B. Republican Perfectionism
Compared with republican pluralism, republican perfectionism offers far more detailed (and contestable) constructions of the guarantee. (53) The sheer diversity of these conceptions reflects deep disagreements about the constitutional regulation of politics in general and the relationship of judicial review to that task in particular. The Guarantee Clause is not indeterminate, and Richard Hasen may put it too strongly when he says, "'Republicanism' is an empty vessel to be filled by whatever individual right the particular writer desires the courts to enforce." (54) But as Hasen suggests, any reading of the guarantee as a vessel for nationalizing individual civil rights (beyond individual political rights) misses its basic structural function as the Union's shield and not a sword. The history of the guarantee provides the backdrop to contemporary debates about republicanism that take place under more contested clauses.
In the past half-century, the argument for using the guarantee as the Union's sword against the States begins with Arthur Bonfield's hope expressed on the eve of Baker v. Carr that "the specific substance of republican government will be dictated by contemporary values." (55) His argument for broader political rights guaranteed as a form of republican government extended from abolition of the poll tax, to universal free public education, and then to "[e]qual access for all to housing, employment, education, transportation and numerous other things...." (56) This imperial conception of republicanism, Bonfield conceded, "might interfere a great deal in the internal governance of the states." (57) More recently, Erwin Chemerinsky argues that the Guarantee Clause should be an additional repository for federal courts to define and protect a similarly unenumerated, if not equally ambitious, set of "basic individual rights." (58) Thomas Berg proposes more modest national modifications of state republicanism under the Guarantee Clause. (59) Berg sees national republicanism as an avenue to enhance democratic deliberation in the states by limiting delegation of the legislative process and by strengthening rational basis review of legislative results. (60) However, these proposals are still quite remote from the core concerns of the clause.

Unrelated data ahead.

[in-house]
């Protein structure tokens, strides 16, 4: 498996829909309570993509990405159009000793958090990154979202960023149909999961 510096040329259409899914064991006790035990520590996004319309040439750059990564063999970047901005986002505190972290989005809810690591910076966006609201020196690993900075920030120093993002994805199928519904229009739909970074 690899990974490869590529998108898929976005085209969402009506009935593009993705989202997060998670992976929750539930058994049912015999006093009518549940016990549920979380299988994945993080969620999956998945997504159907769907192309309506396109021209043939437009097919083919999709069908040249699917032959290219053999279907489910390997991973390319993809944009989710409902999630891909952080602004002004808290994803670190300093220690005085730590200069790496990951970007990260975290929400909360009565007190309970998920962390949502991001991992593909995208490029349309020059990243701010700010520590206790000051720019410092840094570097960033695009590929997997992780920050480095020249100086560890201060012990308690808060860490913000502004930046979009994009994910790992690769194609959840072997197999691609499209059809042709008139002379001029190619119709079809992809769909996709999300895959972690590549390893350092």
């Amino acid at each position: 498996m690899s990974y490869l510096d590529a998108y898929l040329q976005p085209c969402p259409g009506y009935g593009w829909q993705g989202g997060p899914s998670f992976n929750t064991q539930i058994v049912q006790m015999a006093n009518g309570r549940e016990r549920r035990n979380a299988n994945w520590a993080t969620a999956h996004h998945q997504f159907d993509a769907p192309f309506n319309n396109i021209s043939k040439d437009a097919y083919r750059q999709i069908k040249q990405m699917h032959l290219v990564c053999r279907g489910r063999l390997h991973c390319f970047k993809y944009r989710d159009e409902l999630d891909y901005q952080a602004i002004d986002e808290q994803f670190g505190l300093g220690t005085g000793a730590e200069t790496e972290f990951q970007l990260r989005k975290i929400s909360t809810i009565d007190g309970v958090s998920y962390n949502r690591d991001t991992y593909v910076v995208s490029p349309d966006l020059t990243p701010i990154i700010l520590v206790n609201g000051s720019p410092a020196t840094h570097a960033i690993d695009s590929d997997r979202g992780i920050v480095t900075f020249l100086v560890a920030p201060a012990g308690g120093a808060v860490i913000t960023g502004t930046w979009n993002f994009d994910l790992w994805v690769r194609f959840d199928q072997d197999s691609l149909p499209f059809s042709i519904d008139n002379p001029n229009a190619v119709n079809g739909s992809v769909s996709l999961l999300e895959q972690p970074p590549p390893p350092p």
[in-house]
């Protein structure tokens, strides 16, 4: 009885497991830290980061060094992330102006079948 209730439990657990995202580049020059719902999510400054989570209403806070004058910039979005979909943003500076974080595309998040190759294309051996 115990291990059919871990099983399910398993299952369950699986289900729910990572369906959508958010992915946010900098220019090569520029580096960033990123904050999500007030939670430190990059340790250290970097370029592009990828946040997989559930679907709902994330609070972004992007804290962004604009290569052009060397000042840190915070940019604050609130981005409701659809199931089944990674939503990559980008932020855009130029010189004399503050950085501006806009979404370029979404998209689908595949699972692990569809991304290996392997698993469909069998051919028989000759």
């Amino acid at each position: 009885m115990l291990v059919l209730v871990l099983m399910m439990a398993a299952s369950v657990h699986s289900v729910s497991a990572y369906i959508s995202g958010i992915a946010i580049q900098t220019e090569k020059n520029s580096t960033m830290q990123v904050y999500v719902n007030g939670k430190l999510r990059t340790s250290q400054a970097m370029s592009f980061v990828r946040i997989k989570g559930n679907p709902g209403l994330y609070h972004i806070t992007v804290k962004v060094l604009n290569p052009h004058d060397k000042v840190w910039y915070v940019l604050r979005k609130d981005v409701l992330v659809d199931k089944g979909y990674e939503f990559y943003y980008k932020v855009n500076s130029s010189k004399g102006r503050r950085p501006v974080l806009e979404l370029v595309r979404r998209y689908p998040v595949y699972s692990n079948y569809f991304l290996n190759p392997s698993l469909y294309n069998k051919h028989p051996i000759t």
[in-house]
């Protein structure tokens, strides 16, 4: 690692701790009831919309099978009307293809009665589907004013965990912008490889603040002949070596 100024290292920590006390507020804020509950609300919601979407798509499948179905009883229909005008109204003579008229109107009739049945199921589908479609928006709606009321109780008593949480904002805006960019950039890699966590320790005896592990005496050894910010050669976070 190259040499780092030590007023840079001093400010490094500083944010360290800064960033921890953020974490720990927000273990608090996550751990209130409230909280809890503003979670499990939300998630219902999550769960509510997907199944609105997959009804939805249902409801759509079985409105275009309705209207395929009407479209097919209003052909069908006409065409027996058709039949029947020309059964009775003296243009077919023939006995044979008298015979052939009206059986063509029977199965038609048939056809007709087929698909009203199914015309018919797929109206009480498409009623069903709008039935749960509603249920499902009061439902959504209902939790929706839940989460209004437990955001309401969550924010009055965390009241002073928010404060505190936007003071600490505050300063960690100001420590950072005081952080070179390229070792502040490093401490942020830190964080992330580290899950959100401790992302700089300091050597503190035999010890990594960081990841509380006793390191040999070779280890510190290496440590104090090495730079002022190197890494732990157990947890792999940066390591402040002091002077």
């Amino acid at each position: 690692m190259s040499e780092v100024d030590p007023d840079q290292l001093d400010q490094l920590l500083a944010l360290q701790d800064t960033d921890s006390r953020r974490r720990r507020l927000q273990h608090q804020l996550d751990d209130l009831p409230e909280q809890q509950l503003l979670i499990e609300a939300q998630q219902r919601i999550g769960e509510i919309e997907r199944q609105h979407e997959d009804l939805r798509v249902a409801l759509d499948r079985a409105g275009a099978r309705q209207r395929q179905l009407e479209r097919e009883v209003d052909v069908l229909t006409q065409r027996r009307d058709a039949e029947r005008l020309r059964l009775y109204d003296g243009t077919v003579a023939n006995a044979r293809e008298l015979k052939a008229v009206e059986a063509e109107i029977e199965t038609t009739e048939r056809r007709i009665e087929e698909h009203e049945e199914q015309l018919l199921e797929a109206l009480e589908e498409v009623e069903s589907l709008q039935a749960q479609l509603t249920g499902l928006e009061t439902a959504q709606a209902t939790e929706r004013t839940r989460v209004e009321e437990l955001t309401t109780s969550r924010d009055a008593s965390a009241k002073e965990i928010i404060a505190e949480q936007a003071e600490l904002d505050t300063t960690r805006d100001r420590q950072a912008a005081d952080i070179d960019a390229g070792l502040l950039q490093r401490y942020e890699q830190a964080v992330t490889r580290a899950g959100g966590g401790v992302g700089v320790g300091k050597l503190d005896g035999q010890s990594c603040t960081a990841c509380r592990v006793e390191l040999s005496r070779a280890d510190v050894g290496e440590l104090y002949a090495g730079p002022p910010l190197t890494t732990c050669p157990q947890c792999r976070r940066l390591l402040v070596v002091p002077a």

Some readings of the clause do use the guarantee less as a sword against the States and more as a shield to protect the Union, as well as particular conceptions of republicanism in the States. Adam Kurland, for example, argues that the clause provides a positive grant of power supporting federal anticorruption legislation directed at state and local officials that is broader than what the Commerce Clause may allow. (61) Unlike other theories of republicanism, he is careful not to read too much into the guarantee beyond its provision of a rational basis for such legislation. (62) In view of recent and not-so-recent history, criminalizing corruption at the state and local level may well be rationally related to preserving majority rule in, and protecting the Union from, corrupt state and local officials. (63)
Conversely, Deborah Jones Merritt argues for using the Guarantee Clause as a shield for state autonomy against encroachments on federalism values such as direct federal regulation of state governments. (64) Indeed, this latter interpretation is one of the few proposals to gain at least limited traction in the Supreme Court. In New York v. United States, Justice O'Connor's opinion for the Court cited Merritt in partial support of an anti-commandeering principle of federalism that ensures "state government officials remain accountable to the local electorate." (65) This conception of the Guarantee Clause instantiates a particular form of limited federal power beyond Article I enumerations and the Tenth Amendment canon of construction, possibly as a way to rework intergovernmental immunities. (66) Yet these claims simply hand the inapt sword of republicanism from the Union to the States. Transforming the Guarantee Clause from a multipurpose tool for nationalizing rights into a multipurpose tool for decentralizing powers still misconceives the clause as a sword, not a shield.